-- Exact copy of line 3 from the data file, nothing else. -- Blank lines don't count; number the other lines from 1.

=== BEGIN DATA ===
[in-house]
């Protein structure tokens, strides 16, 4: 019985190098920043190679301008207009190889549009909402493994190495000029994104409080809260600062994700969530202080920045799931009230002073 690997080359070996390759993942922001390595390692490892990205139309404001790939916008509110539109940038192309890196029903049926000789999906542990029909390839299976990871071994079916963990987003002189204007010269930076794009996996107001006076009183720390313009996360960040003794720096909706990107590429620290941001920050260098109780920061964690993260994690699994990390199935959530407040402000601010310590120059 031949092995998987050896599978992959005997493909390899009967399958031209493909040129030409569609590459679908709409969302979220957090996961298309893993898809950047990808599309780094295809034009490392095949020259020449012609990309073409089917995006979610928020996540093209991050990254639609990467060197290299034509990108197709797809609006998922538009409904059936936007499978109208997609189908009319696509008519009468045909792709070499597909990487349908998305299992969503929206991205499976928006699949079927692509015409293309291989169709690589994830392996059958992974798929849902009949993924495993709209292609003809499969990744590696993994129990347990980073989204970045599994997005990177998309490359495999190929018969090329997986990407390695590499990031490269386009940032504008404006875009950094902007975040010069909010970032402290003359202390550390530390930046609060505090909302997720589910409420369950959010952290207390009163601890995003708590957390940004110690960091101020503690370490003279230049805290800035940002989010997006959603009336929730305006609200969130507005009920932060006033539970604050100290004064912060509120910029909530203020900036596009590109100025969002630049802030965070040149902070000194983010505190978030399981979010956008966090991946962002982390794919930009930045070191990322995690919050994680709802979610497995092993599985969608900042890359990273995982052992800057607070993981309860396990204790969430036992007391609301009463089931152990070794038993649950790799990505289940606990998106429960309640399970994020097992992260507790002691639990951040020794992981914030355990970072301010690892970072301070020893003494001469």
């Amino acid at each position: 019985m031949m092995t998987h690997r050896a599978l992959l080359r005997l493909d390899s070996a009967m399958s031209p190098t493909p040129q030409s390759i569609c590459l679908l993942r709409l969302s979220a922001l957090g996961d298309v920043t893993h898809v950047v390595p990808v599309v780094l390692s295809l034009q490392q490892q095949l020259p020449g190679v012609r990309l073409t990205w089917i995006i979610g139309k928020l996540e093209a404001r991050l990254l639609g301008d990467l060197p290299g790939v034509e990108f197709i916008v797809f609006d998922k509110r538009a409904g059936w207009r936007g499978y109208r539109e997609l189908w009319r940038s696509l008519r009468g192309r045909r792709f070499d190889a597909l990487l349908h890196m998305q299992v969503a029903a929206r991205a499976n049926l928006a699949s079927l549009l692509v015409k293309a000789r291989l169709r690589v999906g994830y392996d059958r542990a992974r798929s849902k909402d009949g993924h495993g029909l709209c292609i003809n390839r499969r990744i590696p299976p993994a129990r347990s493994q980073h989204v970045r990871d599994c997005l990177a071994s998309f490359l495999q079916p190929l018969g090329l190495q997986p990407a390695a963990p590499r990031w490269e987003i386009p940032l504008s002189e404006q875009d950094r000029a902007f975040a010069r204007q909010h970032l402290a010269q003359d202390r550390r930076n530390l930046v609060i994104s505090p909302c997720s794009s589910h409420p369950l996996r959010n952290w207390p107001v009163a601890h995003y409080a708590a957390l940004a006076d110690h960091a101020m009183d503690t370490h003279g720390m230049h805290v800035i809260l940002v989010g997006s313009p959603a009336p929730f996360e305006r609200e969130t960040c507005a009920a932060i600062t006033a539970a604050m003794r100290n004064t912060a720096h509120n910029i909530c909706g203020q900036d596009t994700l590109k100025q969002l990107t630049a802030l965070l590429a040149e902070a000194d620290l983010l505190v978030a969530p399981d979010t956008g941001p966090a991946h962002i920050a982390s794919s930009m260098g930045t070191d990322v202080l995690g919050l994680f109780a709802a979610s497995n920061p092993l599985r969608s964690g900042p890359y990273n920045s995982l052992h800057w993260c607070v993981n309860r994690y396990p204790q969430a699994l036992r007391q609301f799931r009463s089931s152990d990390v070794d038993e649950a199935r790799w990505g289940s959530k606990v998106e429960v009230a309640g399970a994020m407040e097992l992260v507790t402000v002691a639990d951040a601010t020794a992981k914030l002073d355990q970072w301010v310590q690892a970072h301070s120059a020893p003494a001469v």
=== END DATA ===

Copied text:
């Amino acid at each position: 019985m031949m092995t998987h690997r050896a599978l992959l080359r005997l493909d390899s070996a009967m399958s031209p190098t493909p040129q030409s390759i569609c590459l679908l993942r709409l969302s979220a922001l957090g996961d298309v920043t893993h898809v950047v390595p990808v599309v780094l390692s295809l034009q490392q490892q095949l020259p020449g190679v012609r990309l073409t990205w089917i995006i979610g139309k928020l996540e093209a404001r991050l990254l639609g301008d990467l060197p290299g790939v034509e990108f197709i916008v797809f609006d998922k509110r538009a409904g059936w207009r936007g499978y109208r539109e997609l189908w009319r940038s696509l008519r009468g192309r045909r792709f070499d190889a597909l990487l349908h890196m998305q299992v969503a029903a929206r991205a499976n049926l928006a699949s079927l549009l692509v015409k293309a000789r291989l169709r690589v999906g994830y392996d059958r542990a992974r798929s849902k909402d009949g993924h495993g029909l709209c292609i003809n390839r499969r990744i590696p299976p993994a129990r347990s493994q980073h989204v970045r990871d599994c997005l990177a071994s998309f490359l495999q079916p190929l018969g090329l190495q997986p990407a390695a963990p590499r990031w490269e987003i386009p940032l504008s002189e404006q875009d950094r000029a902007f975040a010069r204007q909010h970032l402290a010269q003359d202390r550390r930076n530390l930046v609060i994104s505090p909302c997720s794009s589910h409420p369950l996996r959010n952290w207390p107001v009163a601890h995003y409080a708590a957390l940004a006076d110690h960091a101020m009183d503690t370490h003279g720390m230049h805290v800035i809260l940002v989010g997006s313009p959603a009336p929730f996360e305006r609200e969130t960040c507005a009920a932060i600062t006033a539970a604050m003794r100290n004064t912060a720096h509120n910029i909530c909706g203020q900036d596009t994700l590109k100025q969002l990107t630049a802030l965070l590429a040149e902070a000194d620290l983010l505190v978030a969530p399981d979010t956008g941001p966090a991946h962002i920050a982390s794919s930009m260098g930045t070191d990322v202080l995690g919050l994680f109780a709802a979610s497995n920061p092993l599985r969608s964690g900042p890359y990273n920045s995982l052992h800057w993260c607070v993981n309860r994690y396990p204790q969430a699994l036992r007391q609301f799931r009463s089931s152990d990390v070794d038993e649950a199935r790799w990505g289940s959530k606990v998106e429960v009230a309640g399970a994020m407040e097992l992260v507790t402000v002691a639990d951040a601010t020794a992981k914030l002073d355990q970072w301010v310590q690892a970072h301070s120059a020893p003494a001469v």